If a film stirs up the Shakespeare protection industry and provokes controversy, I think that's healthy. It does what I think is necessary for Shakespeare, which is to keep him alive and discussed and real. When a film like Romeo and Juliet comes along it gives kids a direct, pragmatic relationship with the plays. They talk about plots, they end up in a way talking about the play's dramatic structure, why the time scheme in that play, for example, is inconsistent with logical events. And so they can start, in the nicest possible ways, to begin picking holes in Shakespeare and make him more real. It allows them to appreciate those things that work and allows his work to be something that they can have an opinion about.

Did you spend a great deal of time researching prior adaptations? When you made Henry V, for example, did you do a great deal of research?

Before I did Henry, I had played him a long time in the theater. Prior to that I had done a lot of research. When I directed my first Shakespearean play it was Romeo and Juliet. I went to the Royal Shakespeare Theater and to the Shakespeare Theater in Stratford and looked at previous actors' prompt copies going back hundreds of years. They showed which passages had been cut, and they were almost always those which were the most difficult to mount. Looking at the staged histories of these plays is very helpful to see how other people tackled the same kind of problems. It's always good to know how things have been handled before. Quite frankly, there were some good ideas knocking about a hundred years ago. You have to learn to steal from everywhere.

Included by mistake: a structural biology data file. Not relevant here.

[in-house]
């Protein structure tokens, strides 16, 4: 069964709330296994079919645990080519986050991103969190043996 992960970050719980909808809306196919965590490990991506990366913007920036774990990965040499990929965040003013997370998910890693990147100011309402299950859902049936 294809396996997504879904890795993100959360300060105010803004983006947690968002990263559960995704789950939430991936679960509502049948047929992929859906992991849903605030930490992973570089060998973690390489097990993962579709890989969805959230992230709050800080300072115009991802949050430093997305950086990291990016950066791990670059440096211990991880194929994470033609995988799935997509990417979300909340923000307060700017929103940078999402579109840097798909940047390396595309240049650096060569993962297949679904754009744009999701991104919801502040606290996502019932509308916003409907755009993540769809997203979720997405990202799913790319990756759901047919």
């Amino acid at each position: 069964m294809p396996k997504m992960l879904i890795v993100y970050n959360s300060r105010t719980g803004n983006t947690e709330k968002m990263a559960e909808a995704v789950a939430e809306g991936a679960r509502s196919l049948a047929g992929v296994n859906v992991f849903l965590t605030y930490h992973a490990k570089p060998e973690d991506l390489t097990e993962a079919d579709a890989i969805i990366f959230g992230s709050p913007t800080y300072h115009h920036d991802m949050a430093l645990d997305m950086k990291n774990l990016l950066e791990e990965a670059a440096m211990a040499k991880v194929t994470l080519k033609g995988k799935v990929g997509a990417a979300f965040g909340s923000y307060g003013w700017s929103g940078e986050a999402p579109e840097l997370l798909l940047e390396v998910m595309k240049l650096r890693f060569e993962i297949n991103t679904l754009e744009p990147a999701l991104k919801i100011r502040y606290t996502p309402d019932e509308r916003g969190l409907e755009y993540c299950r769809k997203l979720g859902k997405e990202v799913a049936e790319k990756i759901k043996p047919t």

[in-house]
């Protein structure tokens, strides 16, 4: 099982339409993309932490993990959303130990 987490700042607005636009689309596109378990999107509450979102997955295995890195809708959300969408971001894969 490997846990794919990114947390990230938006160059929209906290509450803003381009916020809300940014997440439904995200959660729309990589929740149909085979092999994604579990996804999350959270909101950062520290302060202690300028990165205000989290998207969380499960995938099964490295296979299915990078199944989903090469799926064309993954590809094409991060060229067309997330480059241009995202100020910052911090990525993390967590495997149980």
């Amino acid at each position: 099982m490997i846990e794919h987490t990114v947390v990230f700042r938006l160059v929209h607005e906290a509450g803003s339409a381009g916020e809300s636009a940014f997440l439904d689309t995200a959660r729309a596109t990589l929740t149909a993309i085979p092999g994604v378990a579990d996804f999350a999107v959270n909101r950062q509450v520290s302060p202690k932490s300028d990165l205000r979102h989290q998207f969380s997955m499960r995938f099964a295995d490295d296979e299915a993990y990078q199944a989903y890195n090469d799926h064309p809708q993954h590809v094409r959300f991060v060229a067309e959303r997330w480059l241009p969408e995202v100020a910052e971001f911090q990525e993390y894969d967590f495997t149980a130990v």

Also, those prompt books embody the classical tradition. That means a whole generation of people who pursued the same roles or worked on the same plays. And so it's a rather nice feeling when you realize that they worked at solving the same difficulties. How to make exciting the same problem of Hamlet finding Claudius at prayer, saying he will kill him, and then not doing it, for example. It's something that's very hard to pull off with real suspense in the theater because you know he's not going to kill him right then.

It's very helpful to see how other people do it. It makes it a practical, living thing. In a way I suppose you can counterfeit some situation where you feel Shakespeare is a living playwright, someone you can almost get on the phone with, and who is sufficiently fast and loose with his work. You do feel that in the plays themselves, that Shakespeare was a practical man of the theater. This is a man who was an actor and a businessman. Somehow, I think what little we know of his life leads us to think of him as a collaborator, that he would want to change things and get it right. So you make those suppositions and then have a go.

What led you to write a screenplay for Henry V?